During angry exchanges at the High Court in Glasgow, Alan McCombes, 55, accused Sheridan of being a "pathological liar", adding: "JK Rowling could not make up the kind of stories you have made up. It is Harry Potter and Lord of the Rings combined, Tommy."
The court also heard from a retired head teacher who said she had found Sheridan and a friend in her flat, after they apparently had had sex.
Elizabeth Quinn, 71, said she had been shocked to learn of Sheridan's victory later in a defamation case, terming it "an OJ moment" - as unexpected as OJ Simpson's acquittal in his celebrated US murder trial.
Sheridan and his wife Gail, both 46, deny committing perjury during his successful defamation action in 2006 against the News of the World, which had published lurid allegations about his private life.
Mr McCombes had been the Scottish Socialist Party's media co-ordinator for the 2003 Scottish Parliament election and was a key figure in the party.In late 2002, he said he met Sheridan in an office of Glasgow City Chambers to discuss information he had been given.
"I put it to Tommy he had attended a swingers' club. His response was to accept it, to acknowledge the fact he had attended. I expressed my concerns …not in a moralistic way, but that his public presentation was in sharp conflict with his private behaviour," said Mr McCombes.
"He had presented himself quite deliberately and consciously as a very squeaky-clean politician, who constantly referred to his relationship with Gail, and who was seen, I think, as almost the Daniel O'Donnell of Scottish politics, somebody who was very, very clean.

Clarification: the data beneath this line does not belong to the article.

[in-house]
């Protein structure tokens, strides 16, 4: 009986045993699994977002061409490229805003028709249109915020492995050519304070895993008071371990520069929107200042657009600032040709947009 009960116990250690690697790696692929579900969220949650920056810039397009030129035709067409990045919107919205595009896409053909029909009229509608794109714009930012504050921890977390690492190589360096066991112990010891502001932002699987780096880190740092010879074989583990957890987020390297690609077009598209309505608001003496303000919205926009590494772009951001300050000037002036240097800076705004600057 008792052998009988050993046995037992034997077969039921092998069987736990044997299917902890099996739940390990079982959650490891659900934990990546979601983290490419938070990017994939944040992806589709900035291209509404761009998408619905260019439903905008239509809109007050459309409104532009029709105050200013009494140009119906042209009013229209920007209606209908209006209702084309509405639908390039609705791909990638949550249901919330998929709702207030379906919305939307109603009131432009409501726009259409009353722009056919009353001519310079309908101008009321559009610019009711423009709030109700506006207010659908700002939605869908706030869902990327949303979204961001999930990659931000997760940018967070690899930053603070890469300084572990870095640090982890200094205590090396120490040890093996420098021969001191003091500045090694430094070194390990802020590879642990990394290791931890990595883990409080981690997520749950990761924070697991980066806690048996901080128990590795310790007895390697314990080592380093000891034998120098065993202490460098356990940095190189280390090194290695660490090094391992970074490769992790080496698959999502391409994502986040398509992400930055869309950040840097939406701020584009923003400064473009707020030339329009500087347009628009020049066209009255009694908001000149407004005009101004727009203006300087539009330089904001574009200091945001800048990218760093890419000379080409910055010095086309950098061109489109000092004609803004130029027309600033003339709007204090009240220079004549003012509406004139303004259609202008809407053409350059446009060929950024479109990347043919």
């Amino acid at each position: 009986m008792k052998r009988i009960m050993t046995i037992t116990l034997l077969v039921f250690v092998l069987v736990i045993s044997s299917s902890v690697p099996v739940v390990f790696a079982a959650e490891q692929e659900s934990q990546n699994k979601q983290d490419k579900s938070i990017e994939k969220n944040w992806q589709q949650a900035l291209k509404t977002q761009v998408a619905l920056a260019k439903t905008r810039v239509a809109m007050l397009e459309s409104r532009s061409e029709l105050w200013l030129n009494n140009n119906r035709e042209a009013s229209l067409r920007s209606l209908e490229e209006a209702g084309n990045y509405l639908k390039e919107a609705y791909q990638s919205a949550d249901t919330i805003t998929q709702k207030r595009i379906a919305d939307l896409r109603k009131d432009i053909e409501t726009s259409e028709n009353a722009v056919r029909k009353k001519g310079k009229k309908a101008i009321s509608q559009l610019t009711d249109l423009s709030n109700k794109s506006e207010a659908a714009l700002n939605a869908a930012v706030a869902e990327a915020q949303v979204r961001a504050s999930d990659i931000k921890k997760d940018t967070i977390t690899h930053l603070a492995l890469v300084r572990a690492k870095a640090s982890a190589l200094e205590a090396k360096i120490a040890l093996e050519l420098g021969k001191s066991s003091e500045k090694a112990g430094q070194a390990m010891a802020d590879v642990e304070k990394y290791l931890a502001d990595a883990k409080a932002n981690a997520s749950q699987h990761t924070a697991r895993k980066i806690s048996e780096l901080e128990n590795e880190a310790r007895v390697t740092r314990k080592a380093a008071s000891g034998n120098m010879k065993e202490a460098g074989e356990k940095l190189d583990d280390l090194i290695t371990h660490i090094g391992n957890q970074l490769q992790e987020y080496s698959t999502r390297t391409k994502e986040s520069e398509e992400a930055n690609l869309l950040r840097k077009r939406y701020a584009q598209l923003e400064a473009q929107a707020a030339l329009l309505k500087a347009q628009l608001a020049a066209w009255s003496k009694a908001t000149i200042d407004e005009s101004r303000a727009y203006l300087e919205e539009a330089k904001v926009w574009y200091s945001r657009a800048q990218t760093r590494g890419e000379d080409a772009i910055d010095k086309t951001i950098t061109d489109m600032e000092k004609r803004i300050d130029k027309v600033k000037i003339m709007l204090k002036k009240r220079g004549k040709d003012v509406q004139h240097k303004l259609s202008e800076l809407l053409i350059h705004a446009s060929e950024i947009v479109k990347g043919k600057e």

"I believed his activities were more akin to the lifestyle of an English premier league footballer than somebody in leadership of a political party. We had an election imminent … and a chance to make a startling breakthrough. I was concerned if this story appeared in the media, then that would damage him, and the party would have collateral damage."
Mr McCombes said Sheridan had confessed at a meeting of the SSP's executive committee. He insisted there was "not a scintilla of doubt" Sheridan had made the admission.
Sheridan alleged during cross-examination that Mr McCombes had been an organiser of plots against him, and had used his evidence to launch a character assassination.
"Nonsense," replied Mr McCombes."You have made accusations in this court and in 2006 that are quite outrageous."
Earlier, Ms Quinn, of Glasgow, said she had been a friend and neighbour of Anvar Khan, a journalist who alleged she went with Sheridan to Cupid's sex club in Manchester.
She told the jury that in 2003, Ms Khan had been living in London, and returned to Glasgow and stayed for a few days with her. Ms Quinn arrived home and had thought she was alone in the flat, but Ms Khan and Sheridan came into the room.
Asked if she was in any doubt, Ms Quinn said: "Absolutely no doubt whatsoever. I was so stunned by the fact of him coming into my living room and presenting himself to me. I thought it was very stupid behaviour."
Ms Khan had let her know they had been having sex.
Questioned by Sheridan, Ms Quinn conceded having had "misgivings" about the defamation verdict, and that she had referred to it as "an OJ moment".
Sheridan, conducting his own defence, asked her: "The truth is you are here to support your friend … she has asked you to give evidence to bolster her lies."
The trial continues.